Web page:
There are some plummy aphorisms, such as the remark that the romantic ‘is a failure of the imagination precisely as sentimentality is a failure of feeling.’ There are a few dubious pages, such as that on which he mistakenly commends Stalin for being free from the ‘cult of pomp,’ or where he speaks of nobility as ‘conspicuously absent from contemporary poet ry.’ Has Stevens never read his contemporary, St.-John Perse? What chiefly fills his mind and reverberates for us, however, is nothing at all doubtful. It is the give and take between reality, things as they are, life in all its physical and spiritual violence, on the one hand, and, on the other, imagination, which he somewhere defines as ‘the sum of our faculties’ and elsewhere as ‘the power that enables us to perceive the normal in the abnormal, the opposite of chaos in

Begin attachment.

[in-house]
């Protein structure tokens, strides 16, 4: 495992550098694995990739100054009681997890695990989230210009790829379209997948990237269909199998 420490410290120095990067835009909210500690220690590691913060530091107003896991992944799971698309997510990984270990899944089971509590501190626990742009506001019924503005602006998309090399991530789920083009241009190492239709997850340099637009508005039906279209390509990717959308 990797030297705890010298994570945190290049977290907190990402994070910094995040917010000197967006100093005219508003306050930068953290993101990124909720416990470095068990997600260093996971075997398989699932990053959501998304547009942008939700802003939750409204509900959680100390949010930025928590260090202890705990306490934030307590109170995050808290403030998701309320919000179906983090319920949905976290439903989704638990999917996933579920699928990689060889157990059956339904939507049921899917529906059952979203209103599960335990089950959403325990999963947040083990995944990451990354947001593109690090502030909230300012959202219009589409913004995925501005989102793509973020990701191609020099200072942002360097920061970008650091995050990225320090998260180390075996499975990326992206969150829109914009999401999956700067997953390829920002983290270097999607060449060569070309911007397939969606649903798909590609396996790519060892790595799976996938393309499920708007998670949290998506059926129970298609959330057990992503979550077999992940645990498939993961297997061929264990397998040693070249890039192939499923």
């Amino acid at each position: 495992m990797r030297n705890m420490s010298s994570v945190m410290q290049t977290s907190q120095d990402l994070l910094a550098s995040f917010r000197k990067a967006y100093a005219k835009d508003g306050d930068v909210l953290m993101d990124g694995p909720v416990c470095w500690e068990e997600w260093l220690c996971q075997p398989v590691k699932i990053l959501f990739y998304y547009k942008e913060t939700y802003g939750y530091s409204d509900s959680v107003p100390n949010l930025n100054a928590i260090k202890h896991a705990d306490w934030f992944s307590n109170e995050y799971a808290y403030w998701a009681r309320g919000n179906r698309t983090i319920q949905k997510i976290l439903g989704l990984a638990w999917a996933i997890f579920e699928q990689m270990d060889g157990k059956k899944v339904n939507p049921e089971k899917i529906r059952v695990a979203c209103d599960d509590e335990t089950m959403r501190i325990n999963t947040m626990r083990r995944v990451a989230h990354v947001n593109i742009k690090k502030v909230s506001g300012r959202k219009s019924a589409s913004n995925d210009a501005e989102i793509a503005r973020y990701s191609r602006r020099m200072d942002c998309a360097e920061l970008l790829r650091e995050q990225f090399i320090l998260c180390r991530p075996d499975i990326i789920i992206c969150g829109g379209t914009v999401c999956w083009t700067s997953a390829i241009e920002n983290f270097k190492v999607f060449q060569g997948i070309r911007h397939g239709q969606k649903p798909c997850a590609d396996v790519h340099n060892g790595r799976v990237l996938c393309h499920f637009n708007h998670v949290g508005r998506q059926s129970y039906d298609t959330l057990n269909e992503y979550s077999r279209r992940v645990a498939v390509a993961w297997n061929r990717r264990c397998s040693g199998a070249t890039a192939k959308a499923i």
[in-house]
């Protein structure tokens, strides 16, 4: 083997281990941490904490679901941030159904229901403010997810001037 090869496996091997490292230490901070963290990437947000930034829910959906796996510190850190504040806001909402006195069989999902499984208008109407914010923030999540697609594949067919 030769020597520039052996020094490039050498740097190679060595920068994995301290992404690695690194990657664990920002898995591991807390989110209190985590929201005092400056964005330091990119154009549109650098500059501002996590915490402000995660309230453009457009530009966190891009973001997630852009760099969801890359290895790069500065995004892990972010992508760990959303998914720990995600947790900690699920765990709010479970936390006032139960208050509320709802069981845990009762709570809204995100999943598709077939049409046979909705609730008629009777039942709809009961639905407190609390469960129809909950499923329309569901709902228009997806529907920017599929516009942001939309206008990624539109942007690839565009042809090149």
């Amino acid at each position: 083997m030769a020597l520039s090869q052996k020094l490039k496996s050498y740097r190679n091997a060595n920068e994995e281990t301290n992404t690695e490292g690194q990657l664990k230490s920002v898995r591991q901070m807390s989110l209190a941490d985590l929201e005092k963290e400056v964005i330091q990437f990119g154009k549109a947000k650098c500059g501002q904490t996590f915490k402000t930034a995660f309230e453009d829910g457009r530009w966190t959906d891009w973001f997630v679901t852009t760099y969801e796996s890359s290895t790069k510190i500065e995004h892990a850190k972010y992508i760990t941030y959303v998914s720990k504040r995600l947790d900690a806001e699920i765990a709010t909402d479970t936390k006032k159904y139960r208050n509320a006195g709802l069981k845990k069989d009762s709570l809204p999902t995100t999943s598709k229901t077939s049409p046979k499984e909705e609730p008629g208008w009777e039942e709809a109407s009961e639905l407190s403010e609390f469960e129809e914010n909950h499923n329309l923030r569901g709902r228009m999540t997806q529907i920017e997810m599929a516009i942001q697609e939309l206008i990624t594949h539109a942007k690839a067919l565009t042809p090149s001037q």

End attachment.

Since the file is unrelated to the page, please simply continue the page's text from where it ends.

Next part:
chaos.’ He knows that ‘the world about us would be desolate except for the world within us,’ and he makes the most of both worlds. He writes about imagination almost as Col eridge might have done, could that great mind have divorced itself from its religious provincialism. He writes about the significance of poetry as Arnold might have, could he have stepped out from under the shadow of the Victorian schoolroom. He writes, of course, and most happily, like no one but Wallace Stevens, and we can only rejoice to attend.